By Mike Magan
For those of us who like to write, words can be powerful weapons.
They can also serve as powerful nerve-grinding tools.
Forbes.com recently put together an outstanding list of 50 business phrases that should motivate you to bite your tongue before you utter them.
As I clicked through the list, I was sure that I would not be guilty of using a single one of them. But at the end of the day (on the list) I was.
Here’s a link to the irreverent (not on the list) piece: in photo-slideshow format. http://onforb.es/yMtzPZ
I hand-picked my favorites, and gave a reason why. All are funny, some are PAINFULLY funny since I’ve spewn (not a word at all) them myself.
Core Competency: This compound-awfulness refers to a firm’s or a person’s fundamental strength—even though that’s not really what the word “competent” means.
Buy-In: I have an idea! I didn’t involve you because I didn’t value you enough to discuss it with you. I want you to embrace it as if you were in on it from the beginning, because that would make me feel really good.
Empower: This is what someone above your pay grade does when, apparently, they would like you to do a job of some importance. It’s also condescending as it suggests “You can do a little bit of this, but I’m still in charge here. I am empowering you.”
Open the Kimono: Some people use this instead of ‘revealing information.’ I’ve just always thought it’s kind of creepy with or without the ina-propro (teen slang for inappropriate) sexual overtone.
Bleeding Edge: Someone decided that his product or service was so cutting-edge that a new term needed to be created. It did not. Unless you are inventing a revolutionary bladed weapon – which some one of our clients could – leave this one alone.
Lots of Moving Parts: A Civil War- era pocket watch has lots of moving parts. Do you want your business to run, or even appear to run, like an antiquated device? Then do not say it involves lots of moving parts.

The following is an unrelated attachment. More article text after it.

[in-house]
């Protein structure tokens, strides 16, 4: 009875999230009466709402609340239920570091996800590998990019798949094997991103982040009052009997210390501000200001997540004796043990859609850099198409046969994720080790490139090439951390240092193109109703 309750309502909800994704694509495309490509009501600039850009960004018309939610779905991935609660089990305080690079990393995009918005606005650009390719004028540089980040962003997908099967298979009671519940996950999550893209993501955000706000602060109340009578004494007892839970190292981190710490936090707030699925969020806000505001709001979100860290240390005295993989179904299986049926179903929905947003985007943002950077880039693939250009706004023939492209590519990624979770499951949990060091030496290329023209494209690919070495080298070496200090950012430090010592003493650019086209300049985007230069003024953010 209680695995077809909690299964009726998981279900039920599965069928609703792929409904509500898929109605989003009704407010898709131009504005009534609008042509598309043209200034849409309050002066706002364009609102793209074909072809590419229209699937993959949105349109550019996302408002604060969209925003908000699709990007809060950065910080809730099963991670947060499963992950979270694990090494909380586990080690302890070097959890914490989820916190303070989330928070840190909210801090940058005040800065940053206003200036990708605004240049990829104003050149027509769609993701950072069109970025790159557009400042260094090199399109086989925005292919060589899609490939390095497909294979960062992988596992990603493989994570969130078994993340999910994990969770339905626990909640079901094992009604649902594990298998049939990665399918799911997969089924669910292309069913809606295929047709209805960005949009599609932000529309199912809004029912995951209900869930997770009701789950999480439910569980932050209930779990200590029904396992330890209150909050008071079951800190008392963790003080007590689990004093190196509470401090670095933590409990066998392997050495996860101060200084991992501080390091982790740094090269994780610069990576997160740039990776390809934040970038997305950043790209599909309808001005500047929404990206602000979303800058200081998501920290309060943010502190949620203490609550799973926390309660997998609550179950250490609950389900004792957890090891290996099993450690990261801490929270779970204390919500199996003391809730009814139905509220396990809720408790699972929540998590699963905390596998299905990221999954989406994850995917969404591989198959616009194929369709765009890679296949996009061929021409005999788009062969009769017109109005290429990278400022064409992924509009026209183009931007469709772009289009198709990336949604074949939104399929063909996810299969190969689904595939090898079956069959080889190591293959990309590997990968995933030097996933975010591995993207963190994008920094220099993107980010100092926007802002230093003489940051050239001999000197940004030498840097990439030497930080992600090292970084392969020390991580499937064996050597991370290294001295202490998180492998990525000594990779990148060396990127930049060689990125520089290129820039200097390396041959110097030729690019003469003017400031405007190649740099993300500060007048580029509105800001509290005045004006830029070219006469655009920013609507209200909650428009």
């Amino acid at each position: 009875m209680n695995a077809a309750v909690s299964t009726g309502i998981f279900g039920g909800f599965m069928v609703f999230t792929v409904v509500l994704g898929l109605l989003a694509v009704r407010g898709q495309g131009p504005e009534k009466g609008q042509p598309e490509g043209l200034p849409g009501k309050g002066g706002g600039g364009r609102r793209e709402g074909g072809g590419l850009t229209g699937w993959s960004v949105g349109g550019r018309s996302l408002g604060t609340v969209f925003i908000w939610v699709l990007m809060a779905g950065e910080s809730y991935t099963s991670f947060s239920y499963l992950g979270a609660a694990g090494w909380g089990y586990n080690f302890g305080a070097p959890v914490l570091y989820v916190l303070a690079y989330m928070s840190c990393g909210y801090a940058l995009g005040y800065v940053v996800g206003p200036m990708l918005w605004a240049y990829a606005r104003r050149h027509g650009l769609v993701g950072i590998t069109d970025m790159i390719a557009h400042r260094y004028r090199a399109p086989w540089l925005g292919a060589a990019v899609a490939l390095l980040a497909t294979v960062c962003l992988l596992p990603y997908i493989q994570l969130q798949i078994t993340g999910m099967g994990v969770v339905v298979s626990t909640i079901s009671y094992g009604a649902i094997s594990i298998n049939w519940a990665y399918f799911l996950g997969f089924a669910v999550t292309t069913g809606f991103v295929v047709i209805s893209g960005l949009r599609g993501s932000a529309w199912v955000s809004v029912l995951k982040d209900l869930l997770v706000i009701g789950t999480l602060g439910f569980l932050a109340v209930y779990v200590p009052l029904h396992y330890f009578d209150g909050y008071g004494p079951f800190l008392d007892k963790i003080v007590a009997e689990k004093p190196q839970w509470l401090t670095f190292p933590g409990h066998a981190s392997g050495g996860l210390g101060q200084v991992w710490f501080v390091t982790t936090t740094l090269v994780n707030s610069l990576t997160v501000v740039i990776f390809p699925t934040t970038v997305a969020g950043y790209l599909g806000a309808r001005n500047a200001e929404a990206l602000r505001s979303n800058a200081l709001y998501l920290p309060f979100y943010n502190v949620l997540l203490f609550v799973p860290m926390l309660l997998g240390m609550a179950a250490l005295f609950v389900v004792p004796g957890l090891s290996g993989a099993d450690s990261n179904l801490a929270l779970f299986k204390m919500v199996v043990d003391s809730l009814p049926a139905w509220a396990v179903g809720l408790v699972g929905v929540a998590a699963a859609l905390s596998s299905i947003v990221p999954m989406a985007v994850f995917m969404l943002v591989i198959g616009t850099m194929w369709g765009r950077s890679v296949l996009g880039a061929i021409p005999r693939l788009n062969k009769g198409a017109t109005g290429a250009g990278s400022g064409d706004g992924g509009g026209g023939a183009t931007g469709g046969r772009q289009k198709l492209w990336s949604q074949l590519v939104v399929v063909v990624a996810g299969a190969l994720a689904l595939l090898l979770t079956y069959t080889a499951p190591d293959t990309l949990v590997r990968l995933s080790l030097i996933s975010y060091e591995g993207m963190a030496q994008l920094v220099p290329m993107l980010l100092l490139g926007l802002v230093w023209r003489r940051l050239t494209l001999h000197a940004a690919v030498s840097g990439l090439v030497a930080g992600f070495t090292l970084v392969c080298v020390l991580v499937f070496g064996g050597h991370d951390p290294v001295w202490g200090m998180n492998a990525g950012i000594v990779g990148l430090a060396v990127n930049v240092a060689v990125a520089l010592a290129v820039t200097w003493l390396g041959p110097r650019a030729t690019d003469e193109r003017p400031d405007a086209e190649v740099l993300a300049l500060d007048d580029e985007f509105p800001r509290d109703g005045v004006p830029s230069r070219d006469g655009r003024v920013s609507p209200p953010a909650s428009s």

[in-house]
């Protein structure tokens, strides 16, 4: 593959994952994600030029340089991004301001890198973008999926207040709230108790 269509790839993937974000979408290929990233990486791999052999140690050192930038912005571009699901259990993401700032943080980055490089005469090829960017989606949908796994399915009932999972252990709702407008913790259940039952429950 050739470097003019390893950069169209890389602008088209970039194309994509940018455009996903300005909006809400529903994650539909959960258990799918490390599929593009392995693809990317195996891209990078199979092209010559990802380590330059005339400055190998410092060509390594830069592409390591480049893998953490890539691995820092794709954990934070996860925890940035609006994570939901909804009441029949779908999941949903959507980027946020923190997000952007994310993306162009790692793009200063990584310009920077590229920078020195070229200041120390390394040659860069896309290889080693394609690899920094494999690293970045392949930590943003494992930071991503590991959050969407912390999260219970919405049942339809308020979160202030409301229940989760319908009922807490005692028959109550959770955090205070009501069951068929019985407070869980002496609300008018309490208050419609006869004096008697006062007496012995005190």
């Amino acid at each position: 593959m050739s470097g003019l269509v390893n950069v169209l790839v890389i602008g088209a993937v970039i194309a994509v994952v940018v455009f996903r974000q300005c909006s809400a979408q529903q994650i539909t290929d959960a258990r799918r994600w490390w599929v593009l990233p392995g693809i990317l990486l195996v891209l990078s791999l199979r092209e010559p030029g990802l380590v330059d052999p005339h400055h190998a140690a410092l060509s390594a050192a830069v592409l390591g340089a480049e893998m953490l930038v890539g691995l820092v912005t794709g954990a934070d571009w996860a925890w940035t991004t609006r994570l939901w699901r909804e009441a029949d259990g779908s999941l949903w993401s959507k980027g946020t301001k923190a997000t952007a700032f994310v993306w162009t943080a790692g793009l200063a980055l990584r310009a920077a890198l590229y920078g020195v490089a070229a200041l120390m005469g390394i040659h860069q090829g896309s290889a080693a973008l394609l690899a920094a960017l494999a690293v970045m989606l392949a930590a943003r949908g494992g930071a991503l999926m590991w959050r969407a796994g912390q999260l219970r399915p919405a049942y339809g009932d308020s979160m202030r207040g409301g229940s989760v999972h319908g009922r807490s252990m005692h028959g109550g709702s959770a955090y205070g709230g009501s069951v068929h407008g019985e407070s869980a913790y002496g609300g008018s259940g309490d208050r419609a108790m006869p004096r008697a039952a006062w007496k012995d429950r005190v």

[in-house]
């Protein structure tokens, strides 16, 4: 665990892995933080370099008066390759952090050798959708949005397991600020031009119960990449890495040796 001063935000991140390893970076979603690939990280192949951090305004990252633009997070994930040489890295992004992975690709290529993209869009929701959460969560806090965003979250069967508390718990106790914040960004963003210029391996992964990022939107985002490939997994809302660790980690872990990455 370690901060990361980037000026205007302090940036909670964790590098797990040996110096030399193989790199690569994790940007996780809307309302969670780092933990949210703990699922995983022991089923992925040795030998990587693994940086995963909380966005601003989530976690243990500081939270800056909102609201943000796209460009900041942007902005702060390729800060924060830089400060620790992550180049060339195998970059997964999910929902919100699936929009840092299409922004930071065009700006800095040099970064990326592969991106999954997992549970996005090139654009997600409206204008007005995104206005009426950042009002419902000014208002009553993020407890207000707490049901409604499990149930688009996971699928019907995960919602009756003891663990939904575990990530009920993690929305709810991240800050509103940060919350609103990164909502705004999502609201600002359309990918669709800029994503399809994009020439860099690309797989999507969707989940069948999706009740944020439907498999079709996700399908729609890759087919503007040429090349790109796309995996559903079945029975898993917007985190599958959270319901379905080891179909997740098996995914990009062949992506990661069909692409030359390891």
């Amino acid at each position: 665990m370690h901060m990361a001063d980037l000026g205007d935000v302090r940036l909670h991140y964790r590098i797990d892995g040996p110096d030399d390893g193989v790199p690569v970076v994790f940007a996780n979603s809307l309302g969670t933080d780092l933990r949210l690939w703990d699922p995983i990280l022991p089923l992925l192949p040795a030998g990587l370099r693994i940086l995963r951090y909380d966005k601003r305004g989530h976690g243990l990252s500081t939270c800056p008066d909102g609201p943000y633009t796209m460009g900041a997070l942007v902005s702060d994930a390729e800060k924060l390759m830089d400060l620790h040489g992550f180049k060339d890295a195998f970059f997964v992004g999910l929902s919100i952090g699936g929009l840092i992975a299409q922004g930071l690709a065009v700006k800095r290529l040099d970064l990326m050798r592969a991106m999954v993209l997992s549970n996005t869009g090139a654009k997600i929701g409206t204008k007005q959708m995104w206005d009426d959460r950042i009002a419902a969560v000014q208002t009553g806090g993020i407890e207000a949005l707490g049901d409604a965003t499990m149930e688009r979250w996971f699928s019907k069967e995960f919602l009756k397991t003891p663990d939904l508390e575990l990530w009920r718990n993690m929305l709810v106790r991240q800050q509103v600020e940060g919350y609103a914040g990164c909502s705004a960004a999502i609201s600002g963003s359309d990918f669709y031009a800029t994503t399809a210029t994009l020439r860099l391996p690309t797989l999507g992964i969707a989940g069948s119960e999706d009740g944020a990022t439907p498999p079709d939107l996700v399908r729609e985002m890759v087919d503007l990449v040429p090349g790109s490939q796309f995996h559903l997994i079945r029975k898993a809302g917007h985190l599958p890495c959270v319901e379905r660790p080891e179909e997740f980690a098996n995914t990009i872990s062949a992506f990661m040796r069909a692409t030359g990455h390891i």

Corporate Values: This expression is so phony it makes me want to punch somebody. Corporations don’t have values, the people who run them do.
Best Practice: This refers to a method or technique that delivers superior results compared with other methods and techniques. It is also perhaps the single most pompous confection the consulting industry has ever dreamed up.
Solution: This word has come to mean everything from the traditional way to solve a mathematical proof to a suite of efficiency-enhancing software – and it is the epitome of lingual laziness.
Boil the Ocean: This means to waste time. The thinking here, we suppose, is that boiling the ocean would take a long time. It would also take a long time to fly to Jupiter, but we don’t say that. Nor should we boil oceans, even the Arctic, which is the smallest. It would be a waste of time.
Reach Out: Jargon for “let’s set up a meeting” or “let’s contact this person.” Just say that—and unless you want the Human Relations department breathing down your neck, please don’t reach out unless clearly invited.
Giving 110%: The nice thing about effort, in terms of measuring it, is that the most you can give is everything—and everything equals 100%. You can’t give more than that, unless you can make two or more of yourself on the spot, in which case you have a very interesting talent indeed.
Take It to the Next Level: In theory this means to make something better. In practice, it means nothing, mainly because nobody knows what the next level actually looks like and thus whether or not they’ve reached it.
It Is What It Is: Thaaaaaanks.
Now it’s your turn, What words would you add to the list? Are there any that don’t belong there? If you can’t think of one, this “jargon generator” can help: Please comment below!